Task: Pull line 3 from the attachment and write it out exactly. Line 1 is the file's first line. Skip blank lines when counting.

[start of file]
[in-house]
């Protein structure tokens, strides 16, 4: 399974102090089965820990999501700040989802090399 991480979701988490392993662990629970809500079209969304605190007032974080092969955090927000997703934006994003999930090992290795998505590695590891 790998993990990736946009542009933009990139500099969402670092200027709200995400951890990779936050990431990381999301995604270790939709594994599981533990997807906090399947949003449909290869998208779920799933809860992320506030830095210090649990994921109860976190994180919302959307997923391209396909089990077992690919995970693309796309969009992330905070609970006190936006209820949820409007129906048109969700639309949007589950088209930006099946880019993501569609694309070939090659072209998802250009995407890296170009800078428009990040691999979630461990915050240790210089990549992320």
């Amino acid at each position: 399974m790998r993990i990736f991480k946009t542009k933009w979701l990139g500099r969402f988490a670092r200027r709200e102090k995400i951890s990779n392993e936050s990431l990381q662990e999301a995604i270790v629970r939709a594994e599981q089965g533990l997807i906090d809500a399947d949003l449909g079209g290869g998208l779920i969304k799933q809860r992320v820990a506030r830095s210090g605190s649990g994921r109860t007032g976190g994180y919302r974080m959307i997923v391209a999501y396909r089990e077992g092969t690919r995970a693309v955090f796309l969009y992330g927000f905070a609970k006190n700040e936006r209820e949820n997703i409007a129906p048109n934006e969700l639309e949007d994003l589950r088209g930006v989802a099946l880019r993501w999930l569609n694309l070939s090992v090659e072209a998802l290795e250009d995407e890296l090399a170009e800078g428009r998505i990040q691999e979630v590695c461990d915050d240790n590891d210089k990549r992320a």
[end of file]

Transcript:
């Amino acid at each position: 399974m790998r993990i990736f991480k946009t542009k933009w979701l990139g500099r969402f988490a670092r200027r709200e102090k995400i951890s990779n392993e936050s990431l990381q662990e999301a995604i270790v629970r939709a594994e599981q089965g533990l997807i906090d809500a399947d949003l449909g079209g290869g998208l779920i969304k799933q809860r992320v820990a506030r830095s210090g605190s649990g994921r109860t007032g976190g994180y919302r974080m959307i997923v391209a999501y396909r089990e077992g092969t690919r995970a693309v955090f796309l969009y992330g927000f905070a609970k006190n700040e936006r209820e949820n997703i409007a129906p048109n934006e969700l639309e949007d994003l589950r088209g930006v989802a099946l880019r993501w999930l569609n694309l070939s090992v090659e072209a998802l290795e250009d995407e890296l090399a170009e800078g428009r998505i990040q691999e979630v590695c461990d915050d240790n590891d210089k990549r992320a």